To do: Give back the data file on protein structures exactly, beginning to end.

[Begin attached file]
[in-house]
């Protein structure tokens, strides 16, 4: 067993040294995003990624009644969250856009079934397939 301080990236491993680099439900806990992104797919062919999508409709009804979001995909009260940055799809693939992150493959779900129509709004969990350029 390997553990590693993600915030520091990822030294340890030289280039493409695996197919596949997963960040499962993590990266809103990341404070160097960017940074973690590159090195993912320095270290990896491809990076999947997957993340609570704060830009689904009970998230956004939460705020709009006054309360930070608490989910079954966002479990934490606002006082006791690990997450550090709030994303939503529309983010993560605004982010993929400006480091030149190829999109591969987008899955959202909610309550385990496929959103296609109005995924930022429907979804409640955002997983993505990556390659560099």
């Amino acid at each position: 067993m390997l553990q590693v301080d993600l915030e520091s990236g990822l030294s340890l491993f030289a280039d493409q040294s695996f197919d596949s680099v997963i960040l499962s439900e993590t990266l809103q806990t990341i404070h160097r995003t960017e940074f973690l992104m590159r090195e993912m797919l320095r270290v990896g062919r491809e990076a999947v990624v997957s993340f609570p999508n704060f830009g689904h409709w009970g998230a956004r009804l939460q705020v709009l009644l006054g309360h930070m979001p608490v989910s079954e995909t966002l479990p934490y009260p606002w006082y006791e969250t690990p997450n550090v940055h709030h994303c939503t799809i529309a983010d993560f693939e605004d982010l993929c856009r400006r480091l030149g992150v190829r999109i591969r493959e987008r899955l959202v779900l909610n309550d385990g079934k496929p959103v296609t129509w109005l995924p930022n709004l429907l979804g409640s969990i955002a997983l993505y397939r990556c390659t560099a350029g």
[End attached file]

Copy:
[in-house]
């Protein structure tokens, strides 16, 4: 067993040294995003990624009644969250856009079934397939 301080990236491993680099439900806990992104797919062919999508409709009804979001995909009260940055799809693939992150493959779900129509709004969990350029 390997553990590693993600915030520091990822030294340890030289280039493409695996197919596949997963960040499962993590990266809103990341404070160097960017940074973690590159090195993912320095270290990896491809990076999947997957993340609570704060830009689904009970998230956004939460705020709009006054309360930070608490989910079954966002479990934490606002006082006791690990997450550090709030994303939503529309983010993560605004982010993929400006480091030149190829999109591969987008899955959202909610309550385990496929959103296609109005995924930022429907979804409640955002997983993505990556390659560099």
């Amino acid at each position: 067993m390997l553990q590693v301080d993600l915030e520091s990236g990822l030294s340890l491993f030289a280039d493409q040294s695996f197919d596949s680099v997963i960040l499962s439900e993590t990266l809103q806990t990341i404070h160097r995003t960017e940074f973690l992104m590159r090195e993912m797919l320095r270290v990896g062919r491809e990076a999947v990624v997957s993340f609570p999508n704060f830009g689904h409709w009970g998230a956004r009804l939460q705020v709009l009644l006054g309360h930070m979001p608490v989910s079954e995909t966002l479990p934490y009260p606002w006082y006791e969250t690990p997450n550090v940055h709030h994303c939503t799809i529309a983010d993560f693939e605004d982010l993929c856009r400006r480091l030149g992150v190829r999109i591969r493959e987008r899955l959202v779900l909610n309550d385990g079934k496929p959103v296609t129509w109005l995924p930022n709004l429907l979804g409640s969990i955002a997983l993505y397939r990556c390659t560099a350029g």